Miamibased Bertrams Search For New Home Could Lead Yacht Manufacturer Away From South Florida
By Yudislaidy Fernandez
Miami-based yacht manufacturer Bertram is looking to relocate its manufacturing facility as officials say the 350,000-square-foot site it has occupied for 47 years is unsuitable for the larger, multi-million-dollar vessels the builder has in the pipeline.
But the company’s search for new real estate could steer it out of Florida because waterfront land here is too expensive for boat manufacturers, a real estate expert says.
But Bertram officials say space is not behind a possible relocation.
"We don’t need that much space… we have more floor space than we need right now," said Mike Myers, president and chief operating officer of Bertram Yachts, owned by Italian yacht manufacturer Ferretti Group.
The configuration of the current space is the problem, Mr. Myers said, because it’s not suited for the larger high-end, sport-fishing yachts the company plans to launch.
He said Bertram is very challenged by its inability to maneuver. For example, the height of the current marine and production facility doesn’t allow builders to set the bridge — the control station of a boat — on the vessel under assembly, Mr. Myers said.
"Our mix of vessels has evolved," he said. "The smallest vessel we produce today is the largest built when the company started."
Bertram plans to unveil its largest vessel yet, the 80-foot Bertram 800, next year. Bertram manufactures boats from 36 to 80 feet at prices of $500,000 to around $6 million, depending on how the boat is outfitted.
The company hasn’tidentified specific properties or locations yet, Mr. Myers said, but has met with the Beacon Council, Miami-Dade’s economic development organization, to help in the search.
The current production facility at 3663 NW 21st St. would be sold if Bertram were to move.
Bertram’s property search will initially confine itself to South Florida. It wants access to open water with at least 6- to 7-foot depth to test larger vessels. Also needed is a facility with roof line of about 32 feet minimum for clearance, he said.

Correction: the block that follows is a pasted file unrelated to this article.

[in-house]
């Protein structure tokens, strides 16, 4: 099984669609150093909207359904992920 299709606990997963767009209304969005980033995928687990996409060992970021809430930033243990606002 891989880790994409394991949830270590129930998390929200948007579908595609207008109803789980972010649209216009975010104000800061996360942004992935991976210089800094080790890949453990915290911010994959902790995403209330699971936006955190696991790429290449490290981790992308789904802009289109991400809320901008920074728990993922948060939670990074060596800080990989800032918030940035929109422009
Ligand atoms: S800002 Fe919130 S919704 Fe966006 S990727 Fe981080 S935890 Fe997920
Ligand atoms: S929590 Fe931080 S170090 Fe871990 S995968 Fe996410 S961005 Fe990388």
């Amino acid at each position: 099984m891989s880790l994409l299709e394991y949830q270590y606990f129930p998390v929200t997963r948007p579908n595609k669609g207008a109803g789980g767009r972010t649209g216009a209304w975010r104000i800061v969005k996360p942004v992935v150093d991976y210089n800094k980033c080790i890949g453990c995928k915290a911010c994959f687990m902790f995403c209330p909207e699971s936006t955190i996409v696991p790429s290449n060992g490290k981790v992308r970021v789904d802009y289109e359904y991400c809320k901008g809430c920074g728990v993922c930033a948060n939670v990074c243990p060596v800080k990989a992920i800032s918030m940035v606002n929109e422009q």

If the longtime boat manufacturer relocates, Mr. Myers said, employees who wish to stay with the company are to be kept as long as jobs are available.
At the right price, the Bertram property could be an attractive option for boat manufacturing companies seeking space on the Miami River.
"There are boat manufacturing companies that would be interested but [the property] must be priced on the low end," said Adiba Michelle Ash, president of Ash Property Group, a local marine real estate and development company.
The Bertram property has potential if the manufacturing site and testing area on the water are put up for sale at a "good buying price that justifies the cost," she added.
The yacht manufacturer’s search for new waters, she said, could land it out of Florida.
"South Florida real estate is too high for boat manufacturing," she said.
While some are located in north Florida, she said, "Most go to North Carolina because real estate is more affordable."
In 2006, Homestead’s Contender Boats moved the bulk of its manufacturing to Baxley, GA, where it built a 130,000-square-foot facility on a 25-acre site previously used for making mobile homes. The State of Georgia threw in financial incentives in exchange for the move.
A departure of Bertram, which has been on the Miami River almost five decades, would leave a big void in the local marine industry, said Fran Bohnsack, executive director of the Miami River Marine Group. The group is a private port cooperative of cargo carriers and commercial businesses that promotes the Miami River — Florida’s fifth largest port — as a working river.
"It would be a shame to lose them with the history they have locally producing boats," Ms. Bohnsack said, adding she hopes Miami-Dade County can provide the yacht maker an economic incentive to stay.
Bertram considered expanding its current facility in 2007, which would have made it eligible to receive about $1 million in tax refunds and incentives, but the economic downturn sank those plans. Since then, the company has also reduced its workforce.
As possible location, Ms. Bohnsack suggested the rental car lots to be empty once the Miami Intermodal Center linking multiple transit modes near Miami International Airport is complete. This ground transportation hub under construction is to house local car rental operations. The relocation would free up space at the west side of the river, she said.
"Bertram could build the state-of-the-art building they need to produce new boats."
But the relocation of marine industry businesses has already been felt on the Miami River.
"The city has been sending a negative message about the marine industry," she said.
The local marine sector has voiced concerns with what they say is the City of Miami’s lack of support for marine businesses on the river.
The city, in hopes of attracting more residential and commercial development on the riverfront, changed its comprehensive land-use plan last year to remove specific mention of the Miami River as a working port.
Ms. Bohnsack mentioned that a marine business owner recently moved from Miami to North Carolina, where she says the marine industry gets more incentives, there is a strong base of skilled workers and the cost of living is lower.
But if Bertram decides to leave Miami waters, Ms. Bohnsack said marine industry support groups will try to keep the property occupied.
"We are committed to fill that void for the marine industry, but we are hoping they are going to stay." Advertisement